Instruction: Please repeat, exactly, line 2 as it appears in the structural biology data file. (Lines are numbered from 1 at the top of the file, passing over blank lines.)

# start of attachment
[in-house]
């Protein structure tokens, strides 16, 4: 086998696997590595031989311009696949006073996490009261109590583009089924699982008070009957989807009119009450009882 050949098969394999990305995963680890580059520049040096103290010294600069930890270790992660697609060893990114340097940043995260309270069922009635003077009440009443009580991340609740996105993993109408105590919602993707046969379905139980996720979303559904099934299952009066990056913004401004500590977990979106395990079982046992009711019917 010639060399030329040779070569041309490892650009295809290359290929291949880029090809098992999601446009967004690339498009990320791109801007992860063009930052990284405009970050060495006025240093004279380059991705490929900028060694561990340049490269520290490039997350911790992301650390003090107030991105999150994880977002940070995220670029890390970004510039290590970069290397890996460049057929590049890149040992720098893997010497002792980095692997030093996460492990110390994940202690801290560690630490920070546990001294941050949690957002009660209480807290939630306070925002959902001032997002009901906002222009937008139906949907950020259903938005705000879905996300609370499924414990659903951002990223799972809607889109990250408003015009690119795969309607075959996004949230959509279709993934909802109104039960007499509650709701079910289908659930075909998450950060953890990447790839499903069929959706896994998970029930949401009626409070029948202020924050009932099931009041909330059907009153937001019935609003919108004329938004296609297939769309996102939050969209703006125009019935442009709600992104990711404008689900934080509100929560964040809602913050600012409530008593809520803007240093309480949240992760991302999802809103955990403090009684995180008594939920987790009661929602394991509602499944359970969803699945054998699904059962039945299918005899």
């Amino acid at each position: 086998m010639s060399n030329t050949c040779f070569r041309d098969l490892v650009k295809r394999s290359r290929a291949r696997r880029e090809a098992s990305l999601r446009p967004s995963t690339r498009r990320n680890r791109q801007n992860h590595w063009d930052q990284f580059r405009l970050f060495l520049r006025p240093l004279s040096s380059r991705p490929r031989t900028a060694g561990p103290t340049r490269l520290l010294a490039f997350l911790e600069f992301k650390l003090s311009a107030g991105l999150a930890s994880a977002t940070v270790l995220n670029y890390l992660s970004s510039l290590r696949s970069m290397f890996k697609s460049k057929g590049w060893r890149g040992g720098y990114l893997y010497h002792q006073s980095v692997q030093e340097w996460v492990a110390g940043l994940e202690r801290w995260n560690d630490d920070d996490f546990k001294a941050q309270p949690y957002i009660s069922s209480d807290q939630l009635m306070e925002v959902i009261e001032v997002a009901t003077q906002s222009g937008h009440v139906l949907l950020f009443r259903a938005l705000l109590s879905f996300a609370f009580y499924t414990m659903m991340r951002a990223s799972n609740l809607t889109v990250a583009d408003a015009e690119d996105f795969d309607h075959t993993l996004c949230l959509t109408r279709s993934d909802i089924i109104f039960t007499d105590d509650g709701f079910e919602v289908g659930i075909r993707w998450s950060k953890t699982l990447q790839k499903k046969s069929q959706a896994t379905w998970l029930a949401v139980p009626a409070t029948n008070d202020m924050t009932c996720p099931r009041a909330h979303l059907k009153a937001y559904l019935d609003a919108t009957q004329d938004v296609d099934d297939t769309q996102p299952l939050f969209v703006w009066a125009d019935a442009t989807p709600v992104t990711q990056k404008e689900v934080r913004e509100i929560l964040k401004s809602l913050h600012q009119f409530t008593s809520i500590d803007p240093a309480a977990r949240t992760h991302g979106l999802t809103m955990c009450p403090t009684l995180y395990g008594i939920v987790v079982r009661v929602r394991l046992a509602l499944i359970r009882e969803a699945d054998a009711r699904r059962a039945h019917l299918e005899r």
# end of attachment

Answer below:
């Protein structure tokens, strides 16, 4: 086998696997590595031989311009696949006073996490009261109590583009089924699982008070009957989807009119009450009882 050949098969394999990305995963680890580059520049040096103290010294600069930890270790992660697609060893990114340097940043995260309270069922009635003077009440009443009580991340609740996105993993109408105590919602993707046969379905139980996720979303559904099934299952009066990056913004401004500590977990979106395990079982046992009711019917 010639060399030329040779070569041309490892650009295809290359290929291949880029090809098992999601446009967004690339498009990320791109801007992860063009930052990284405009970050060495006025240093004279380059991705490929900028060694561990340049490269520290490039997350911790992301650390003090107030991105999150994880977002940070995220670029890390970004510039290590970069290397890996460049057929590049890149040992720098893997010497002792980095692997030093996460492990110390994940202690801290560690630490920070546990001294941050949690957002009660209480807290939630306070925002959902001032997002009901906002222009937008139906949907950020259903938005705000879905996300609370499924414990659903951002990223799972809607889109990250408003015009690119795969309607075959996004949230959509279709993934909802109104039960007499509650709701079910289908659930075909998450950060953890990447790839499903069929959706896994998970029930949401009626409070029948202020924050009932099931009041909330059907009153937001019935609003919108004329938004296609297939769309996102939050969209703006125009019935442009709600992104990711404008689900934080509100929560964040809602913050600012409530008593809520803007240093309480949240992760991302999802809103955990403090009684995180008594939920987790009661929602394991509602499944359970969803699945054998699904059962039945299918005899």